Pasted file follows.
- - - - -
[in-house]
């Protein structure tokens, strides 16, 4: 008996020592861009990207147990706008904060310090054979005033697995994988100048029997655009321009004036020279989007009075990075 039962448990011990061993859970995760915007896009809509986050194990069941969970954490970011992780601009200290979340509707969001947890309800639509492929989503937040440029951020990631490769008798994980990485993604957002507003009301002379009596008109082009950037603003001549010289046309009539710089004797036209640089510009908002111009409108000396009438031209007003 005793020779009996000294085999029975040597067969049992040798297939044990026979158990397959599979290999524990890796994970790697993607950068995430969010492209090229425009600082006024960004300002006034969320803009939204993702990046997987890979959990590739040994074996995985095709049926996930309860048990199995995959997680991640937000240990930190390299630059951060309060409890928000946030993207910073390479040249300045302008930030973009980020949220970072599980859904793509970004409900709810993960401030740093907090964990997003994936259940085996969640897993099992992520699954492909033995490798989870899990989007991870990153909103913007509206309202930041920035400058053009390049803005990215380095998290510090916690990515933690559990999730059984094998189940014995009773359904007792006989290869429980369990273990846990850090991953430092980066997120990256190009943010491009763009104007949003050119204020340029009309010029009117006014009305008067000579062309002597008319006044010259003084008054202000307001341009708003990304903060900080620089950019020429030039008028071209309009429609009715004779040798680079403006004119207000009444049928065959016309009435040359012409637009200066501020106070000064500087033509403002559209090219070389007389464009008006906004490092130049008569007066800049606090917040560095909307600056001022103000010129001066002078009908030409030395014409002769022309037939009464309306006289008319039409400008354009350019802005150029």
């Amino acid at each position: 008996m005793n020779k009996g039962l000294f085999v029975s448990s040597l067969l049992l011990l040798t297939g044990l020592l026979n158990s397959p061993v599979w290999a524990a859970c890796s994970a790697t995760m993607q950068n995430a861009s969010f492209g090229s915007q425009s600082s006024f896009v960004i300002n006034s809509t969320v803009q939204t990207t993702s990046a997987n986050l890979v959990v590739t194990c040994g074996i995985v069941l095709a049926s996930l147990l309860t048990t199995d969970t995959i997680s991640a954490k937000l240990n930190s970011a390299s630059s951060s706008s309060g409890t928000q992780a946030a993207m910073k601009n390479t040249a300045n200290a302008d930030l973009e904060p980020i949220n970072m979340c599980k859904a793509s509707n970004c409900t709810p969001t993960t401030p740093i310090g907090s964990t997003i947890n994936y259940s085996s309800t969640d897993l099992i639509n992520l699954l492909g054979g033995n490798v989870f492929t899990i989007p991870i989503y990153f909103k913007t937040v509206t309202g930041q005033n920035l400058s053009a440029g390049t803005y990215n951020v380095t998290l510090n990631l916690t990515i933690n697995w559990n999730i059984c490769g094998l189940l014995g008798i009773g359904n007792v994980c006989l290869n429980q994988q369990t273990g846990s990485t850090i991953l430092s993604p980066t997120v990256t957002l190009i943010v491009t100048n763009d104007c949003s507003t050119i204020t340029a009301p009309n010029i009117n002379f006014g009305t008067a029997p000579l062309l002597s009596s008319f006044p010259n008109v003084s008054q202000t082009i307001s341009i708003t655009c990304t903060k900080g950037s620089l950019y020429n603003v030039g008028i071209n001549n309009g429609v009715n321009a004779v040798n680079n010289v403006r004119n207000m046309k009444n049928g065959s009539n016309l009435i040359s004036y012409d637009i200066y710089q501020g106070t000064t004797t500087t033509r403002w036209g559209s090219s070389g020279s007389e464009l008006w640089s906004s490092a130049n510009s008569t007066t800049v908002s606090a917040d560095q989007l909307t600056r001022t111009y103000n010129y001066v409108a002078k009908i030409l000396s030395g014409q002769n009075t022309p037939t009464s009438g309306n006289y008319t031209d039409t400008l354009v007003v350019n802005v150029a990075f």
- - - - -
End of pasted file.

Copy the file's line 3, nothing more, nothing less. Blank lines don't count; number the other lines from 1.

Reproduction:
């Amino acid at each position: 008996m005793n020779k009996g039962l000294f085999v029975s448990s040597l067969l049992l011990l040798t297939g044990l020592l026979n158990s397959p061993v599979w290999a524990a859970c890796s994970a790697t995760m993607q950068n995430a861009s969010f492209g090229s915007q425009s600082s006024f896009v960004i300002n006034s809509t969320v803009q939204t990207t993702s990046a997987n986050l890979v959990v590739t194990c040994g074996i995985v069941l095709a049926s996930l147990l309860t048990t199995d969970t995959i997680s991640a954490k937000l240990n930190s970011a390299s630059s951060s706008s309060g409890t928000q992780a946030a993207m910073k601009n390479t040249a300045n200290a302008d930030l973009e904060p980020i949220n970072m979340c599980k859904a793509s509707n970004c409900t709810p969001t993960t401030p740093i310090g907090s964990t997003i947890n994936y259940s085996s309800t969640d897993l099992i639509n992520l699954l492909g054979g033995n490798v989870f492929t899990i989007p991870i989503y990153f909103k913007t937040v509206t309202g930041q005033n920035l400058s053009a440029g390049t803005y990215n951020v380095t998290l510090n990631l916690t990515i933690n697995w559990n999730i059984c490769g094998l189940l014995g008798i009773g359904n007792v994980c006989l290869n429980q994988q369990t273990g846990s990485t850090i991953l430092s993604p980066t997120v990256t957002l190009i943010v491009t100048n763009d104007c949003s507003t050119i204020t340029a009301p009309n010029i009117n002379f006014g009305t008067a029997p000579l062309l002597s009596s008319f006044p010259n008109v003084s008054q202000t082009i307001s341009i708003t655009c990304t903060k900080g950037s620089l950019y020429n603003v030039g008028i071209n001549n309009g429609v009715n321009a004779v040798n680079n010289v403006r004119n207000m046309k009444n049928g065959s009539n016309l009435i040359s004036y012409d637009i200066y710089q501020g106070t000064t004797t500087t033509r403002w036209g559209s090219s070389g020279s007389e464009l008006w640089s906004s490092a130049n510009s008569t007066t800049v908002s606090a917040d560095q989007l909307t600056r001022t111009y103000n010129y001066v409108a002078k009908i030409l000396s030395g014409q002769n009075t022309p037939t009464s009438g309306n006289y008319t031209d039409t400008l354009v007003v350019n802005v150029a990075f």